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COA: Jury properly rejected defendant’s insanity defense

November 5, 2015

Because there was evidence that a defendant’s mental state at the time he stabbed his estranged wife was due to voluntary intoxication, the jury properly rejected his insanity defense, the Indiana Court of Appeals held Thursday.

Tommy Orlando Townsend Jr. and Zaida Ortiz separated after 19 years of marriage. She moved into an apartment, and discovered him in it Easter morning 2014 without her permission. He wanted to talk about calling off the divorce and then pushed her down and stabbed her multiple times. Instead of calling for help, he drove her around and eventually ended up at a relative’s home in Ohio. The relative took Ortiz to the hospital.

At the time of the stabbing, Townsend had taken one or two capsules of over-the-counter cold medicine and 50 milligrams of Flexeril, a prescription muscle relaxant that he received from Ortiz.

After he was criminally charged, Townsend said he intended to offer an insanity defense. Two doctors testified that he was psychotic at the time of the incident, but that it was brought on by his voluntary consumption of the medicine. He was convicted as charged, but only had convictions entered for Class A felony burglary and Class B felony criminal confinement. He was sentenced to a total of 55 years.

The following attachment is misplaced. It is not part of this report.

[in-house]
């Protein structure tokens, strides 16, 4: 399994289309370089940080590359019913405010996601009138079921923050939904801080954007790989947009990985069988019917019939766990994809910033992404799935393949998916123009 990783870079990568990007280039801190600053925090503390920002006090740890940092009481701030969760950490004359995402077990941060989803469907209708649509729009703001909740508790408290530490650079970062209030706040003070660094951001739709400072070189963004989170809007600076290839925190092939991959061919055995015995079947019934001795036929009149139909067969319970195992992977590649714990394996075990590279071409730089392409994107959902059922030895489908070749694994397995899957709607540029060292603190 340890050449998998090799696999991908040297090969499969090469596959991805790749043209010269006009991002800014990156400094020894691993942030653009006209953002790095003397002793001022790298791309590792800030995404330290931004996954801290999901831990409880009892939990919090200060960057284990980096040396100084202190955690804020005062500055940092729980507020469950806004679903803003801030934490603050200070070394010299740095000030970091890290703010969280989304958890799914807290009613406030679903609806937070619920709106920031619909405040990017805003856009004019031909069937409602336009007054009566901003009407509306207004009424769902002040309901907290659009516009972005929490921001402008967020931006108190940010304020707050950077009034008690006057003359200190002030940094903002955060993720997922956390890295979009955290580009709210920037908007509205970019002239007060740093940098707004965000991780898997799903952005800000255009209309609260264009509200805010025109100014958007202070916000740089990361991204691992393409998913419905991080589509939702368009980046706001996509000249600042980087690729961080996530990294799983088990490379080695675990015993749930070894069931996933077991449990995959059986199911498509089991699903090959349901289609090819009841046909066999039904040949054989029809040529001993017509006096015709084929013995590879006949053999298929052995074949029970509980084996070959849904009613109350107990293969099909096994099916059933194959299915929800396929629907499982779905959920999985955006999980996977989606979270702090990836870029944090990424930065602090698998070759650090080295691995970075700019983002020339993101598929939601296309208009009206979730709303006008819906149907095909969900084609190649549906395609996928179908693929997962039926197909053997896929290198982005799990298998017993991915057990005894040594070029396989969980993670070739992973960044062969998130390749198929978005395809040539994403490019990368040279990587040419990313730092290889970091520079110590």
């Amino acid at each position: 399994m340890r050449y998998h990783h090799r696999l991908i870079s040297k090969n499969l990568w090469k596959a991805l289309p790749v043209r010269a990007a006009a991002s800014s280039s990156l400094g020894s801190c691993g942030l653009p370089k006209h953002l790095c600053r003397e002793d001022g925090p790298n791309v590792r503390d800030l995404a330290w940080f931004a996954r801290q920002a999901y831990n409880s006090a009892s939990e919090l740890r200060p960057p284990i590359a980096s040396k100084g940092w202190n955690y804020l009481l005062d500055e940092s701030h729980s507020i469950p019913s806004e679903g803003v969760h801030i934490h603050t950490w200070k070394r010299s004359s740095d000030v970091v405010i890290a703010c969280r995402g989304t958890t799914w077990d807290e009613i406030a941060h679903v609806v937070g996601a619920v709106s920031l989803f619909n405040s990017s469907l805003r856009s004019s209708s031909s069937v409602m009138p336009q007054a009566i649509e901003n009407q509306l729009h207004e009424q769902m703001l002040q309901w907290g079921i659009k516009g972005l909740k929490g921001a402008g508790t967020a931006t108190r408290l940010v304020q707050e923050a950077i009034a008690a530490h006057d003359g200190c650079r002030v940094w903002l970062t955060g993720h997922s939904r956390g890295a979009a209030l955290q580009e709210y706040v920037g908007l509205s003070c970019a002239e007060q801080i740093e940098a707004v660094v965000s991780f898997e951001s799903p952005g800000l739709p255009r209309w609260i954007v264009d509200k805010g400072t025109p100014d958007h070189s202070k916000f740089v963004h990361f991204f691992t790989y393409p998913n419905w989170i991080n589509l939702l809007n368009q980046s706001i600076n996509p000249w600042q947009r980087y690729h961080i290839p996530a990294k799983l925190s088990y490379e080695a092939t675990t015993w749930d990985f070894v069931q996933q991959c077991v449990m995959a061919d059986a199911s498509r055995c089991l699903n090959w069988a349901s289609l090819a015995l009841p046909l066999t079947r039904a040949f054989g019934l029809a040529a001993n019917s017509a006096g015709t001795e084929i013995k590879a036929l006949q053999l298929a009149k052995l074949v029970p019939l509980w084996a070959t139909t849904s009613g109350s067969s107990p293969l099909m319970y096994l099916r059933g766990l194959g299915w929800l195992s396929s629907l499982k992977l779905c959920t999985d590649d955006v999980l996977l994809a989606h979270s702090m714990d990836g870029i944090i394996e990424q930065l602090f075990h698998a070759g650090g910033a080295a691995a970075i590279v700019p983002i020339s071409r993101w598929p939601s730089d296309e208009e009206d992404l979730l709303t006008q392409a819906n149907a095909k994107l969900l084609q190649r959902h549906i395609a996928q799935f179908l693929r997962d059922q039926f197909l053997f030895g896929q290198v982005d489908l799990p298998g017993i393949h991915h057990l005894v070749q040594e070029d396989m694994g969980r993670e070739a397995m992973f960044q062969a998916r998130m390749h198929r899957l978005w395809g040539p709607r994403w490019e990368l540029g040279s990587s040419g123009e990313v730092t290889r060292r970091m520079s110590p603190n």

“We conclude that the jury properly rejected Townsend’s insanity defense because there was evidence that his mental state at the time of the offenses was due to voluntary intoxication rather than a result of mental disease or defect,” Judge Terry Crone wrote.

The COA found any error in instructing the jury on demeanor was harmless. The trial court gave the state’s tendered instruction, but refused his on that issue.

“Given the substantial evidence of Townsend’s voluntary intoxication, we can say with complete confidence that a reasonable jury would have rendered a guilty verdict had the trial court agreed to give both instructions or refused to give either instruction,” Crone wrote.

They also held that the lower court did not abuse its discretion by declining to find that temporary mental illness was a mitigating factor and found Townsend’s sentence to be appropriate.

The case is Tommy Orlando Townsend, Sr. v. State of Indiana, 02A03-1503-CR-90.
 

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